As the tightly-sprung chaos of another academic term starts to unwind, and thoughts turn to the endless possibilities of a month of peaceful and unbroken research time (oh yes, and Christmas), my gift to you, Monster reader, is a call for papers. But this isn’t just any call for papers! Firstly, the vital statistics: Sin and Salvation in Reformation England is a major three-day conference taking place 26-28 June 2013 at the Shakespeare Institute, Stratford-upon-Avon. I am organising the conference under the auspices of CREMS, the University of Birmingham’s Centre for Reformation and Early Modern Studies, with generous support from the Leverhulme Trust. Contributions are invited from established scholars and postgraduate students alike, and it is my hope that the conference will give rise to an edited volume of essays. Themes for papers may include (but are not limited to): visual, literary, political, theological, historical, material, musical, polemical or any other treatments of the topics of sin and salvation in the context of reformation-era England. Please send abstracts of 250 words for 20-minute papers to me by 31 March 2013, and visit the CREMS website for more information.
Secondly, keynotes. Every conference needs at least one keynote, and I’m delighted to say that we have managed to arrange an exceptional lineup of three of the most interesting and engaging scholars in the field. Dr Arnold Hunt, has written on communion and extensively on preaching, and is currently involved with editing the parochial sermons of John Donne. Professor Alec Ryrie has written extensively on the English reformation: his long-awaited monograph on Being Protestant in Reformation Britain is due out early next year, and he has already embarked on a new global history of Protestantism. Professor Alexandra Walsham has written a series of ground-breaking books on the English reformation, on topics ranging from church papistry to providence and intolerance. Her most recent work is a breathtaking account of the Reformation of the Landscape, and she is currently working on the impact of ageing and generational change on the English Reformation.
Thirdly, the conference blurb: Sin and Salvation were the two central religious preoccupations of men and women in sixteenth century England, and yet the reformation fundamentally reconfigured the theological, intellectual, social and cultural landscape in which these two conceptual landmarks were sited. The abolition of purgatory, the ending of intercessory prayer, the rejection of works of supererogation and the collapse of the medieval economy of salvation meant that it was impossible for attitudes, hopes, fears and expectations about sin and salvation to survive the reformation unchanged. This conference will explore some of the transformations and permutations which the concepts of sin and salvation underwent over the course of the reformation in England, as well as the practical consequences of these changes as lived.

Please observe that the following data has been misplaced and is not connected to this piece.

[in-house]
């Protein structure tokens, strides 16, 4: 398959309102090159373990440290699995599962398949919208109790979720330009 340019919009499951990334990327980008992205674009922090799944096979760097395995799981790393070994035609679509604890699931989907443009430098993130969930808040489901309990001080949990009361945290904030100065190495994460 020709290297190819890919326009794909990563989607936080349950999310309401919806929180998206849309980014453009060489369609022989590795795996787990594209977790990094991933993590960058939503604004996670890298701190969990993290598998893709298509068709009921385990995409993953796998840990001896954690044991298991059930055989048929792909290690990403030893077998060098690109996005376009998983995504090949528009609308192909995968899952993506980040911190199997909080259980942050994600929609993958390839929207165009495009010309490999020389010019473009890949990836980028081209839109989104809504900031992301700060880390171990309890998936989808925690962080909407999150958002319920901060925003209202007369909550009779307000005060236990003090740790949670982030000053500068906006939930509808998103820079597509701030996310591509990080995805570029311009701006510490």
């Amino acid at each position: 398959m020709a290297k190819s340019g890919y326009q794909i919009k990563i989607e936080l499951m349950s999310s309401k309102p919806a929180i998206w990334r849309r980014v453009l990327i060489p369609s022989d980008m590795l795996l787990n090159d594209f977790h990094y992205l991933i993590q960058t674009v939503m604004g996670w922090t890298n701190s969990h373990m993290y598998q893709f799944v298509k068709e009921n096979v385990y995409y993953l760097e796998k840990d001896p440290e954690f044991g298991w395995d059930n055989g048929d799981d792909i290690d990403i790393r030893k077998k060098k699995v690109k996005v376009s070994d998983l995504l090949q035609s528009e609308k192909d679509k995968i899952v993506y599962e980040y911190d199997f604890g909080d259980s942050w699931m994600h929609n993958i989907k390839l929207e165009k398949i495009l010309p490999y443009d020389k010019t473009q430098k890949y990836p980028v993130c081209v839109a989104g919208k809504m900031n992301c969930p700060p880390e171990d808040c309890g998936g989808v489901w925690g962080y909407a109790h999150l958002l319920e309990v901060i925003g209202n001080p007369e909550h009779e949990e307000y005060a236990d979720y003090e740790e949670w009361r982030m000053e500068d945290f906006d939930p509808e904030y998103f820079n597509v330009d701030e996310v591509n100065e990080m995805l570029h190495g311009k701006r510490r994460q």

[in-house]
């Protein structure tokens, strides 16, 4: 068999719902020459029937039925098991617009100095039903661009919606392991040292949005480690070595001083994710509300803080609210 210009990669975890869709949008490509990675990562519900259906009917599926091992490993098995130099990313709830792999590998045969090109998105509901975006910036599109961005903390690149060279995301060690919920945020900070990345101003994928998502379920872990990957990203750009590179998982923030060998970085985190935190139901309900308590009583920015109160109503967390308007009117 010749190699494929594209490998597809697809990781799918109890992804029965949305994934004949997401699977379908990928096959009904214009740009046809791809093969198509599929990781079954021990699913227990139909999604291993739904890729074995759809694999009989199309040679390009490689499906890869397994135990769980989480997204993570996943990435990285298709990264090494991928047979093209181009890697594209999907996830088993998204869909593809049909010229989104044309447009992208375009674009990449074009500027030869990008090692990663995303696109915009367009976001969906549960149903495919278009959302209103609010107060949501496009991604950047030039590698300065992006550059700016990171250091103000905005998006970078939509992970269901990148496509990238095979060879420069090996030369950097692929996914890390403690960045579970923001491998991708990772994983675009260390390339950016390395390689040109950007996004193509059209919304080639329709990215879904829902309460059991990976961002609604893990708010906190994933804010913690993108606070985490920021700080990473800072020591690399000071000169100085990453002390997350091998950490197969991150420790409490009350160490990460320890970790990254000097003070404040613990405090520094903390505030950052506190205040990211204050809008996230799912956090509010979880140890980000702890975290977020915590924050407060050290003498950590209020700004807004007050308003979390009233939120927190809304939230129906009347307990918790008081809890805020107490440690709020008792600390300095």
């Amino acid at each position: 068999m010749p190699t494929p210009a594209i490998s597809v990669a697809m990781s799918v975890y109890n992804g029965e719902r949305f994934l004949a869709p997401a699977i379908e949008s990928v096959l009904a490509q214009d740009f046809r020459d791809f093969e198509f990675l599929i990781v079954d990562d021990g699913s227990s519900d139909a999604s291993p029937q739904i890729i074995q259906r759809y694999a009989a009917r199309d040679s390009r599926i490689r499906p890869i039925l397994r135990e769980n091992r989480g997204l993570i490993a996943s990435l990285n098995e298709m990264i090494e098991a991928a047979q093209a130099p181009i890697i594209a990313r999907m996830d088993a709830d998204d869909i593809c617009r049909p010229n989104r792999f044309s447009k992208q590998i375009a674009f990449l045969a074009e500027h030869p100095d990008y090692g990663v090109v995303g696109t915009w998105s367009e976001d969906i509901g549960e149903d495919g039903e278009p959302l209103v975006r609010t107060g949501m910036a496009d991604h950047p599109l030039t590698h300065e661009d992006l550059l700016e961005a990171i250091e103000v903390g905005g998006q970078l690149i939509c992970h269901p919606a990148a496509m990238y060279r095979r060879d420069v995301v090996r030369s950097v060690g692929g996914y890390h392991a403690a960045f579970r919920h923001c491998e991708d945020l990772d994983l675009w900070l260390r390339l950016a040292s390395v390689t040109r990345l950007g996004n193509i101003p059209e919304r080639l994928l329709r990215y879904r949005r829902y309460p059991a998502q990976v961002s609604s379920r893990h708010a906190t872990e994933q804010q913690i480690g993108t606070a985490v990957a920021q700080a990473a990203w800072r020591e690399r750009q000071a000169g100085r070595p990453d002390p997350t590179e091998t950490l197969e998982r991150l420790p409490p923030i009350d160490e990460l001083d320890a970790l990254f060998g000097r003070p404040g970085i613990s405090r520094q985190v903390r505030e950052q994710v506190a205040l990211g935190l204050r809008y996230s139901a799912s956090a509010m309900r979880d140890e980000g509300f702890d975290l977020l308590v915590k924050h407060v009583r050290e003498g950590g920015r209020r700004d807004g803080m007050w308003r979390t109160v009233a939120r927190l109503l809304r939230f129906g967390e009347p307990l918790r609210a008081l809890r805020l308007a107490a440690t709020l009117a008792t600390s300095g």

Fourthly, every call for papers needs a picture, so here is mine: part of the frontispiece from Lewis Bayly, The Practise of Pietie (1613).
Fifthly, finally, and as this is a blog entry rather than a traditional call for papers, I wanted to take a little more time to explain why I want to put this conference on, and what I hope to achieve. I’m currently enjoying the third year of a Leverhulme Early Career Fellowship, working on ‘The Ten Commandments and the English Reformation’, and it was always my plan to host a conference during the final year of research. Initially this was going to be a conference on the Ten Commandments, then it became one on the concept of God’s law, then on the use of the Old Testament during the reformation more broadly, then more generally on the bible. Each successive iteration felt like I was getting closer, but I am not a biblical scholar, and so I kept putting it off and off as it didn’t quite feel right. Finally it clicked: in a nutshell, the commandments were all about listing the things that you mustn’t do (i.e. sin), and enumerating the sort of deeds performance of which could be taken as a sign that an individual had been predestined to election (i.e. salvation). One of many roles of the commandments in reformation England, therefore, was to help shape these fundamental concepts of sin and salvation as they slowly came to be understood by the great majority of people, through continual exposure through preaching, catechesis, the liturgy, and visual, musical, and other media. Hopefully then, ‘Sin and Salvation in Reformation England’ will open up for exploration not only those vital concepts themselves, but also how they came to shape religious belief, practice and identity amongst the laity, and how they themselves were moulded by the experience. A worthwhile enterprise, I’m sure you’ll agree: so, please take some time out from the sherry and mince pies, send those abstracts through to me now, and keep your eyes peeled for information about registration in the spring!